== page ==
You are reading

DOE Faces Backlash for Not Releasing School Enrollment and Attendance Numbers

First-grade students at P.S. 377 in Ozone Park (Ed Reed /Mayoral Photography Office)

Oct. 8, 2021 By Allie Griffin

The New York City Department of Education is facing backlash for not releasing public school enrollment and attendance numbers for the school year thus far.

City Council members along with the head of the city’s powerful teachers union criticized the DOE for what they say is a lack of transparency at a council education committee hearing Wednesday.

United Federation of Teachers president Michael Mulgrew said he believes the city has the data but has not released the numbers because the DOE is hiding the high levels of students missing class.

He estimated that as many as 180,000 public school children have been out of school this year, according to the New York Post.

“They know how many kids didn’t show up… They are hiding this,” Mulgrew said.

Chair of the Council’s Education Committee Mark Treyger also questioned DOE officials as to why they have not released any raw attendance numbers.

“It is unfathomable to me — and insulting to this committee and to the public — that they will not share the attendance data and information,” he said, according to the Post.

The DOE has posted daily attendance records by the percentage of students in class, but it has not provided the number of students attending class versus the number missing class.

Treyger said the lack of information is creating distrust of the system among parents.

“This should be basic. This should not be controversial,” he said. “The fact that we don’t share how many kids are enrolled in our school system right now is unacceptable to me and, quite frankly, further erodes trust with the public.”

A DOE spokesperson directed a reporter to the attendance percentages when asked to provide the attendance numbers. The spokesperson added that the enrollment numbers will be released at a later date.

The Post reported that the DOE said the figures won’t be finalized until the end of the month.

email the author: [email protected]
No comments yet

Leave a Comment
Reply to this Comment

All comments are subject to moderation before being posted.

This site is protected by reCAPTCHA and the Google Privacy Policy and Terms of Service apply.

Recent News

Borough president hears from community members on budget needs throughout Queens

During a two-day public hearing on the mayor’s 2024 preliminary budget, Queens Borough President Donovan Richards Jr. listened to testimonies from 14 community board representatives, community stakeholders and members of the public on where the money should be spent in Queens. 

The public hearings were held both in-person and via Zoom on Monday, Jan. 30, and Tuesday, Jan. 31, at Queens Borough Hall. The testimonials will be used to develop the Queens Borough Board’s FY24 preliminary budget priorities in the coming weeks.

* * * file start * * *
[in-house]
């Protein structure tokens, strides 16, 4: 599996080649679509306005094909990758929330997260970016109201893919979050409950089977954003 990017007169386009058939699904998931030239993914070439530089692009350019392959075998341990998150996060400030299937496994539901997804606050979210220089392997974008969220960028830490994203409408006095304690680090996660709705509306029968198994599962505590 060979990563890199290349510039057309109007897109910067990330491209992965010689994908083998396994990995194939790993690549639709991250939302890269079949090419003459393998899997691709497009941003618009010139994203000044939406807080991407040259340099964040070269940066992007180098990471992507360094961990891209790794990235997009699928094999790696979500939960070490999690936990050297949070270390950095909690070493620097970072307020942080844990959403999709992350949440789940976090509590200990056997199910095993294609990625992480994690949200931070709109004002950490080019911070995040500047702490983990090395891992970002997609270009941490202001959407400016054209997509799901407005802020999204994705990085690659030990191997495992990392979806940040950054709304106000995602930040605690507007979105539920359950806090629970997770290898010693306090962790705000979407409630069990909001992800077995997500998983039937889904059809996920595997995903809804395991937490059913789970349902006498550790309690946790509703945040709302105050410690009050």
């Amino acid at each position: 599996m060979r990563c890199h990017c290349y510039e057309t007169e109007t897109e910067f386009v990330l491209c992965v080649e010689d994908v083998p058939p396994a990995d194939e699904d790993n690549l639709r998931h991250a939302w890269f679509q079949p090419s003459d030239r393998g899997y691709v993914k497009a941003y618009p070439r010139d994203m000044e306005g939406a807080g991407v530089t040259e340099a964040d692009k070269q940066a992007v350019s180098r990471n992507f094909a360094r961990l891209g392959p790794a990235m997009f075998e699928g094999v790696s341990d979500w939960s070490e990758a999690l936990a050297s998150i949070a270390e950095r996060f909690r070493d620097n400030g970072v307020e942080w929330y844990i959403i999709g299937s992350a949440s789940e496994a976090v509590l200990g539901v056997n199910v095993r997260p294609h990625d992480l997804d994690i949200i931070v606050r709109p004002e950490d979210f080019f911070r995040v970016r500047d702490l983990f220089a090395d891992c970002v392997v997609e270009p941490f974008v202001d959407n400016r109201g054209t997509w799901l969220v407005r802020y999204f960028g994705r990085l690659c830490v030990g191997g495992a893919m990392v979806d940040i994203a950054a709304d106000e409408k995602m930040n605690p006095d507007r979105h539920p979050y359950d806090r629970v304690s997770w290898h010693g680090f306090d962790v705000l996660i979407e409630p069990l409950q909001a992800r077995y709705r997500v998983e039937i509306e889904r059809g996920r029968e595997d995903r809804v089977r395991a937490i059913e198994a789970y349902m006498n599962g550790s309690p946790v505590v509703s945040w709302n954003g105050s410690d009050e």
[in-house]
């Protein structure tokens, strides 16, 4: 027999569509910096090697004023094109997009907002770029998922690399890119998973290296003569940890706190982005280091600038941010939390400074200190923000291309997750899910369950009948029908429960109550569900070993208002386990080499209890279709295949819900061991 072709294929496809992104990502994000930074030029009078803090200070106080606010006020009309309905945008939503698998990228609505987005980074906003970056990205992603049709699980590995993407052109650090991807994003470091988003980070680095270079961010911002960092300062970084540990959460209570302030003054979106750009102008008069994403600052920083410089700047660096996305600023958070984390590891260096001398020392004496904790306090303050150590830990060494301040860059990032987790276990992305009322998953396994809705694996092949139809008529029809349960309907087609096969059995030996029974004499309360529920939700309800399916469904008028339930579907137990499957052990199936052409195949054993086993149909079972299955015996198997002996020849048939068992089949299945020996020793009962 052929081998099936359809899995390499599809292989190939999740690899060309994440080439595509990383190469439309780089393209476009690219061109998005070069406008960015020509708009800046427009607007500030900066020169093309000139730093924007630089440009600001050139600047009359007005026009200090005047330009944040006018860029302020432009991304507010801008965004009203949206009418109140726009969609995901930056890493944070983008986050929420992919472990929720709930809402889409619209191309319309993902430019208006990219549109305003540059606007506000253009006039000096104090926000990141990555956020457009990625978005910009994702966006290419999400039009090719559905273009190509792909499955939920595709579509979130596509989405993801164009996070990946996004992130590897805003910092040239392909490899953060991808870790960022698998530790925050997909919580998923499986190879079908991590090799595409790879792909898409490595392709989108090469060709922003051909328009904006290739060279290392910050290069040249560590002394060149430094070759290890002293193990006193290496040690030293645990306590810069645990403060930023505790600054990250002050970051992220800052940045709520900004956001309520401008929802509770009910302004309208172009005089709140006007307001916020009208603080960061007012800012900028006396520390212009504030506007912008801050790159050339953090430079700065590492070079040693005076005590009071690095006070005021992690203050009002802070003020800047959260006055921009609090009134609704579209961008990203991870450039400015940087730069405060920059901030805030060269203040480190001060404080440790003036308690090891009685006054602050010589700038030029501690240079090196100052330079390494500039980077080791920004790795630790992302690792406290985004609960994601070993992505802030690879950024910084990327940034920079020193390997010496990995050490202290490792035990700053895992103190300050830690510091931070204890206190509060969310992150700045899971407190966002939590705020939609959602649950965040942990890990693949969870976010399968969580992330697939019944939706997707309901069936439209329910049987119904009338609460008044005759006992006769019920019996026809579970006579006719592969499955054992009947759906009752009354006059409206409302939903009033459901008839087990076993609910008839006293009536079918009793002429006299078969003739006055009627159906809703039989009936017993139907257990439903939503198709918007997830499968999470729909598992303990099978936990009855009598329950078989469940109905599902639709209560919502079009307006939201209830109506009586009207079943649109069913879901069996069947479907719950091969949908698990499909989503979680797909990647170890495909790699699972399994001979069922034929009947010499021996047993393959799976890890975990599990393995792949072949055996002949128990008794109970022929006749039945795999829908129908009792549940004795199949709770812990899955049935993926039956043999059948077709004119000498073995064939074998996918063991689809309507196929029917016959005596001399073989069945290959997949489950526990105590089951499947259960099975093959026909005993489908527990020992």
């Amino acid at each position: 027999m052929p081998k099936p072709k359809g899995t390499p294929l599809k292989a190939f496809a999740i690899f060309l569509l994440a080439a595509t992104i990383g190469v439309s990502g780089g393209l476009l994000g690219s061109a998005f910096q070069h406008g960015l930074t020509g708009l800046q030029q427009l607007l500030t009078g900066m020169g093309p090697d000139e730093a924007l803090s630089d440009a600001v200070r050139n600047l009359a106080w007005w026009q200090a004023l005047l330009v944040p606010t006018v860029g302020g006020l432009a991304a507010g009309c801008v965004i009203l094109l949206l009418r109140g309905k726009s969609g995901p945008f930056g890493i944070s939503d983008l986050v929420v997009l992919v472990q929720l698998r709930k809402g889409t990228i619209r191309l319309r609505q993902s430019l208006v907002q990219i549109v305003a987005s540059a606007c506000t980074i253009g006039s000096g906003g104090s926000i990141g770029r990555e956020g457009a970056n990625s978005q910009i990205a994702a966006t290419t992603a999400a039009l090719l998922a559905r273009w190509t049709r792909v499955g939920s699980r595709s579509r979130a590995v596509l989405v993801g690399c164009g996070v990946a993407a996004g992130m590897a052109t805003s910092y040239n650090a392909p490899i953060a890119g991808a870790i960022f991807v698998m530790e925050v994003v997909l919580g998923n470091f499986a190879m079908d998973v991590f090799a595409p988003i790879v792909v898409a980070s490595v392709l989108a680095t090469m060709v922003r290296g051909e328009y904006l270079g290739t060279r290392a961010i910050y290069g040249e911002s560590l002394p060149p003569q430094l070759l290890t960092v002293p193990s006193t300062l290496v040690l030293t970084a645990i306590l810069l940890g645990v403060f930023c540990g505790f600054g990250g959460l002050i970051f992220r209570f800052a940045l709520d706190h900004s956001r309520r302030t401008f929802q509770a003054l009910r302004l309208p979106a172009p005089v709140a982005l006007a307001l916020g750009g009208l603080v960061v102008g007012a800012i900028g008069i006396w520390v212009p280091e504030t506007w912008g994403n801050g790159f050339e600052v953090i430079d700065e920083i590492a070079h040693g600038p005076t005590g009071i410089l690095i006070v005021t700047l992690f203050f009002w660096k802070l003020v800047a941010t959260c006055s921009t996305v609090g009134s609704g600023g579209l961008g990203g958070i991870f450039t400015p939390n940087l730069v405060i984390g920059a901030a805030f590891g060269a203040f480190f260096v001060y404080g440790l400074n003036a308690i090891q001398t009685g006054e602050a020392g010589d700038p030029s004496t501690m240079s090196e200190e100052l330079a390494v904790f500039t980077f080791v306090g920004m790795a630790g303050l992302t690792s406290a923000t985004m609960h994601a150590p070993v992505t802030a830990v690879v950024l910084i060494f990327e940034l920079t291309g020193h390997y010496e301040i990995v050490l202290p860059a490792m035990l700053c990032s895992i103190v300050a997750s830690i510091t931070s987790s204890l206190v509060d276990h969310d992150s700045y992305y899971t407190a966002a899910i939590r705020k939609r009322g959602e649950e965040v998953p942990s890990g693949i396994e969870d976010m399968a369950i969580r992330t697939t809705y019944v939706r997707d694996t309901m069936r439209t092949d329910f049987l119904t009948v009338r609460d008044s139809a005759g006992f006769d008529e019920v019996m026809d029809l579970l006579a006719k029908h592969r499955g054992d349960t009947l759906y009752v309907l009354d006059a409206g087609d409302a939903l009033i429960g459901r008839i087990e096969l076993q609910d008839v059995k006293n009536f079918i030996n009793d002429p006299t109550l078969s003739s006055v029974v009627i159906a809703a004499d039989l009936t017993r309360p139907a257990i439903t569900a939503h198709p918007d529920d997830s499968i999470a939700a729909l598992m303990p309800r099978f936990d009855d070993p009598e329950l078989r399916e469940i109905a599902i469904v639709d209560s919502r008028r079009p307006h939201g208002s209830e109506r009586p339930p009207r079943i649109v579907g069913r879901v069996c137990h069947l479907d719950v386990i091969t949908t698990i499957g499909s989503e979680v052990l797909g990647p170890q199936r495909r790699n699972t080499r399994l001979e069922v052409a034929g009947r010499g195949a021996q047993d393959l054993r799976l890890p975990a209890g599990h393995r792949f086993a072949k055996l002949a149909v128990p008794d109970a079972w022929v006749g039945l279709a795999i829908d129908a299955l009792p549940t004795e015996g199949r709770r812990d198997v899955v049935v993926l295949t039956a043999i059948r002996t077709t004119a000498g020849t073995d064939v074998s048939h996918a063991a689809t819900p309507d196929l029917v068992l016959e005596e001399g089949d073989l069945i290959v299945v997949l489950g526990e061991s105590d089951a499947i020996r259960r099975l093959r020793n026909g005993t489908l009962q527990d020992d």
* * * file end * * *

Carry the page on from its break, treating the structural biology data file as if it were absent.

‘He didn’t deserve to die’: Borough President Richards leads emotional candlelight vigil for Tyre Nichols

Queens Borough President Donovan Richards held a candlelight vigil for Tyre Nichols outside Queens Borough Hall Monday, Jan. 30 after Nichols’ death at the hands of police officers in Memphis, Tenn., made national headlines for the brutality in which the officers beat him.

Almost immediately after news broke about Nichols’ death, the Memphis police officers who beat him to death were fired and charged with murder. The police department released the body cam footage of the fatal beating on Jan. 27, but many people, including some at the vigil, have refused to watch it due to its extremely graphic nature.

Op-Ed: This Year’s State Budget Must Prioritize Climate, Jobs, and Justice for New York

Op-Ed, Jan. 30, By Assemblymember Jessica González-Rojas

In a time of rampant economic inequality and environmental injustice, it is easy to feel defeated.  Here in Queens and across New York State, however, communities are organizing for a better future. New Yorkers from different backgrounds and with different lived experiences are proving that we can build community, organize, and create a future that reflects our shared values.

BP launches new advisory panel for youth to become civically engaged in the future of Queens

In an effort to get more young people involved in civics, Queens Borough President Donovan Richards has created a new advisory panel known as the Youth and Young Adult Council to introduce the “youngest and fiercest” community advocates to both community service and organization.

Members of the advisory body will advocate concerns through means of community engagement by participating in one of two cohorts. The first will be made up of high school representatives between the ages of 13 and 17, while the second cohort will be comprised of young adults between the ages of 18 and 25.

Raga sworn in as first-ever Filipino American elected to the state Legislature

More than 300 community members attended the historic inauguration of Assemblyman Steven Raga as the first Filipino American elected to office in New York state.

Many who attended the swearing-in event at the Queens Museum in Flushing Meadows Corona Park wore traditional and cultural attire to the event at the building that once housed the General Assembly of the newly formed United Nations from 1946 to 1950 until its current home in Manhattan became available for the world body.